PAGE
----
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Acute ST elevation myocardial infarction: Selecting a reperfusion strategy

C Michael Gibson, MS, MD
Duane S Pinto, MD, MPH
Donald Cutlip, MD
Section Editors
Christopher P Cannon, MD
Bernard J Gersh, MB, ChB, DPhil, FRCP, MACC
James Hoekstra, MD
Deputy Editor
Gordon M Saperia, MD, FACC


For nearly all groups of patients with an acute ST elevation myocardial infarction (STEMI), coronary artery reperfusion of the infarcted artery with either primary percutaneous coronary intervention (PCI) or fibrinolytic therapy improves myocardial salvage and reduces mortality compared to no reperfusion if performed in a timely manner. This is particularly important in the first few hours after symptom onset, when the amount of myocardium salvageable by reperfusion is greatest. As the benefits of reperfusion decline rapidly with time, reperfusion should be implemented as soon as possible. (See "Primary percutaneous coronary intervention in acute ST elevation myocardial infarction: Determinants of outcome", section on 'Time from hospital arrival (door-to-balloon time)' and "Fibrinolysis for acute ST elevation myocardial infarction: Initiation of therapy", section on 'Timing' and 'Short duration of symptoms' below.)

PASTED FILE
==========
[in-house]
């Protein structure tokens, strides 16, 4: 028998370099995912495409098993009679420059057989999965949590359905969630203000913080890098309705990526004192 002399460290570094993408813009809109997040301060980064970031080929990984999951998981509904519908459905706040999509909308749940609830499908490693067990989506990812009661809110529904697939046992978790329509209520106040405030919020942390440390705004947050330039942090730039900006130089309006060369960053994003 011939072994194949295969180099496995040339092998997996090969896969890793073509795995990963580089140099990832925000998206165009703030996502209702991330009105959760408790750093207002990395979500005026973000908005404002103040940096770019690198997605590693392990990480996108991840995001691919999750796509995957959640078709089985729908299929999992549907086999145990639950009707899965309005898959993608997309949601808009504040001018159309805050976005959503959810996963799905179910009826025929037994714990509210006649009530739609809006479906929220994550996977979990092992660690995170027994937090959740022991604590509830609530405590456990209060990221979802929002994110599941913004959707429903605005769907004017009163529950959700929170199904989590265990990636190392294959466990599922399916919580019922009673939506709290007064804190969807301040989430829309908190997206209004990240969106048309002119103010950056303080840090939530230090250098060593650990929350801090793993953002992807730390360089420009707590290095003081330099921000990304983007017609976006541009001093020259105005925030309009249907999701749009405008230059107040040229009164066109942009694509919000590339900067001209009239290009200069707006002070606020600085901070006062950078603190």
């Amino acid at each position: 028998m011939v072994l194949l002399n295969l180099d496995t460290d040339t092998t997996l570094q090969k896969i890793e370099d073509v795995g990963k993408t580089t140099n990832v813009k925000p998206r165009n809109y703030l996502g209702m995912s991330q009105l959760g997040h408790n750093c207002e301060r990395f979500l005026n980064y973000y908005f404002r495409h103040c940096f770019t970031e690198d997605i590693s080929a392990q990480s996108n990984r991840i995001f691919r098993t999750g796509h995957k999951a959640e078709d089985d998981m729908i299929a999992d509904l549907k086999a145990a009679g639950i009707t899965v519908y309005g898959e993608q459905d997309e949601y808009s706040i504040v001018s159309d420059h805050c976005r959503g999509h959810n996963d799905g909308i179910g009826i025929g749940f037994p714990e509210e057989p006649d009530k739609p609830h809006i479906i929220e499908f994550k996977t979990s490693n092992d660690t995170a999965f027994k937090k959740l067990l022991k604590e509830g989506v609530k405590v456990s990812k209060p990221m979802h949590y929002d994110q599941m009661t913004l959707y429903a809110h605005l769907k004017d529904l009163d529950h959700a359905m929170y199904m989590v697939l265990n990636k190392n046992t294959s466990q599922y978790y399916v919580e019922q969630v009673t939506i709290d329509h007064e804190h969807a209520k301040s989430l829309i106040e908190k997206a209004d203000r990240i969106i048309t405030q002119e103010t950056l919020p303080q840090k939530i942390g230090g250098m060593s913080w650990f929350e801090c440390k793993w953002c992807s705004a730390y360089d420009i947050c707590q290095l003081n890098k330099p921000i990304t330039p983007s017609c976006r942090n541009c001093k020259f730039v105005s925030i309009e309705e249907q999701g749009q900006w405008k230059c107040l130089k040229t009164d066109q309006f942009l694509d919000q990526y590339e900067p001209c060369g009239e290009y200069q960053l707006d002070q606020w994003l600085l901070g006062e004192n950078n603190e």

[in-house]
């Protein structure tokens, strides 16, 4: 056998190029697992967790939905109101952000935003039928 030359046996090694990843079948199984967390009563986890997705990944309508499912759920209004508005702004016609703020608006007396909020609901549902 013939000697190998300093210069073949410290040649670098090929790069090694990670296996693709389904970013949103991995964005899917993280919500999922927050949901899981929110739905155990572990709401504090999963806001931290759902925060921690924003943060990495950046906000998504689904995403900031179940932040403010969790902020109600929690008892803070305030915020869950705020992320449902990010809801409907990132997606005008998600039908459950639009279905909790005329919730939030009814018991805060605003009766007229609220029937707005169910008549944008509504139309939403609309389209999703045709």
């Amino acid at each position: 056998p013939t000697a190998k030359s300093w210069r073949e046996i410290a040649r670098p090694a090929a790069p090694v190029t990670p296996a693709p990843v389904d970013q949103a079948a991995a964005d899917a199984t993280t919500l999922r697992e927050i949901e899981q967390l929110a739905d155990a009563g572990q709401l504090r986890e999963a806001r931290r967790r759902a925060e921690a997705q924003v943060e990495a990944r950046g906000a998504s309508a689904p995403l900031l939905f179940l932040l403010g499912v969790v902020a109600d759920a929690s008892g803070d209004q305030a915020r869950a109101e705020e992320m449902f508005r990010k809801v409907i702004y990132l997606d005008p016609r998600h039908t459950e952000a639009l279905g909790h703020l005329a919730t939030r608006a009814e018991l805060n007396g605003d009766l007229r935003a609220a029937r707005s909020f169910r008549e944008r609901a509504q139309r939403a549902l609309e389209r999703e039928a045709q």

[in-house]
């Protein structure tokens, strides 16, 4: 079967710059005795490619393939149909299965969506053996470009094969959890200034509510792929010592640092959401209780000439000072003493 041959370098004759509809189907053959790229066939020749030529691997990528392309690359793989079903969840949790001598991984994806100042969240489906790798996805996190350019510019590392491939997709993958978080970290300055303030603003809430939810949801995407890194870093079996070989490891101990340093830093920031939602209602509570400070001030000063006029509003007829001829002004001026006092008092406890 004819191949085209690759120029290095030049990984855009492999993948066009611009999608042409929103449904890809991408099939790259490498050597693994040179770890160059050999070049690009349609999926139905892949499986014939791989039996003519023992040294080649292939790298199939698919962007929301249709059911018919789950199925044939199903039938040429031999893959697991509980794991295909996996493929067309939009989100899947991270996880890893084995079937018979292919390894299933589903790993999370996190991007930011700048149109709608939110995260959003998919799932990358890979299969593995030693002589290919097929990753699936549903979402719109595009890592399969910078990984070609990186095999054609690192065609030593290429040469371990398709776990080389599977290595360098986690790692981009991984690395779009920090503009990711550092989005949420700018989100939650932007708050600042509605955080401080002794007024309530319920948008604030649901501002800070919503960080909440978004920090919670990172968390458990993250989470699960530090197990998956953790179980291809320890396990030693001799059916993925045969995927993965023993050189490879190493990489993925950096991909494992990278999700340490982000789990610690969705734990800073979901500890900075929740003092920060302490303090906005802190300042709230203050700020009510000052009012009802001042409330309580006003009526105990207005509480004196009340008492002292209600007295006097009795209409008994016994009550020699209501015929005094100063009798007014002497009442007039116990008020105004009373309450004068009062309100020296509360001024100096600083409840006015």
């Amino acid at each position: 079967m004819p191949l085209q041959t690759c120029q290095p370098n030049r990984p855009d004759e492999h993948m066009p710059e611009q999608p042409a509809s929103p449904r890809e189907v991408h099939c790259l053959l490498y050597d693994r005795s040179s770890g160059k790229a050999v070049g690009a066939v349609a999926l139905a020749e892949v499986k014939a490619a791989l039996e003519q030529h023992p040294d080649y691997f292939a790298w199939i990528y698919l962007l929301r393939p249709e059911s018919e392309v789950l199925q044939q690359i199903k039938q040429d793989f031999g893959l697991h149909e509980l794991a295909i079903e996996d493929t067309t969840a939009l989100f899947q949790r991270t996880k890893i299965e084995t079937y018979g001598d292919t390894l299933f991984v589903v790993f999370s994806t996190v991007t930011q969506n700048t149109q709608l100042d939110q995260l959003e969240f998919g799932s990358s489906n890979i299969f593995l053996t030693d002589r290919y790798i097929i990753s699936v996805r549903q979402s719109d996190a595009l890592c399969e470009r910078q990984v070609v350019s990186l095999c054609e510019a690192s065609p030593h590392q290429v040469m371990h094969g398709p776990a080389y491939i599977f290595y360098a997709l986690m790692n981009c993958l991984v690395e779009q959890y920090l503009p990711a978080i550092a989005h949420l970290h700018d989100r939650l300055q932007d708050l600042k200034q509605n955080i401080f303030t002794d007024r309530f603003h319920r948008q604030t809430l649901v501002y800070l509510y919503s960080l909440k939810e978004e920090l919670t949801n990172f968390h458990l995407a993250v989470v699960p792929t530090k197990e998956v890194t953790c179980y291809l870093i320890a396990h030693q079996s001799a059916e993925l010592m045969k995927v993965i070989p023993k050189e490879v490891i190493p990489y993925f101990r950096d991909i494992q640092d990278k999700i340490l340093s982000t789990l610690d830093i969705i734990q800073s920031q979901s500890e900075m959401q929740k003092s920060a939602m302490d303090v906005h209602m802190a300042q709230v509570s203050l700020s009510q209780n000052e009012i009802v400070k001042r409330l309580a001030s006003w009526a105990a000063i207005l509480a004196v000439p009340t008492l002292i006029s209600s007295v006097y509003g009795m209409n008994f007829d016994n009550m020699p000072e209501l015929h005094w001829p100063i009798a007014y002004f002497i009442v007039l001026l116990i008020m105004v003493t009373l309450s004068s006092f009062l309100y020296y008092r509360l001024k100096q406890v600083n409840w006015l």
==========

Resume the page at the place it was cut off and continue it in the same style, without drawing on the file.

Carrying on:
Primary PCI is preferred to fibrinolysis if performed in a timely fashion by an expert operator. When timely primary PCI is not available, fibrinolytic therapy should be administered. (See "Primary percutaneous coronary intervention versus fibrinolysis in acute ST elevation myocardial infarction: Clinical trials".)

This topic will discuss our approach to reperfusion therapy for patients with STEMI. Related topics include:

(See "Percutaneous coronary intervention after fibrinolysis for acute ST elevation myocardial infarction".)

(See "Performance of prehospital fibrinolysis".)


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Literature review current through: Sep 2016. | This topic last updated: Feb 18, 2016.
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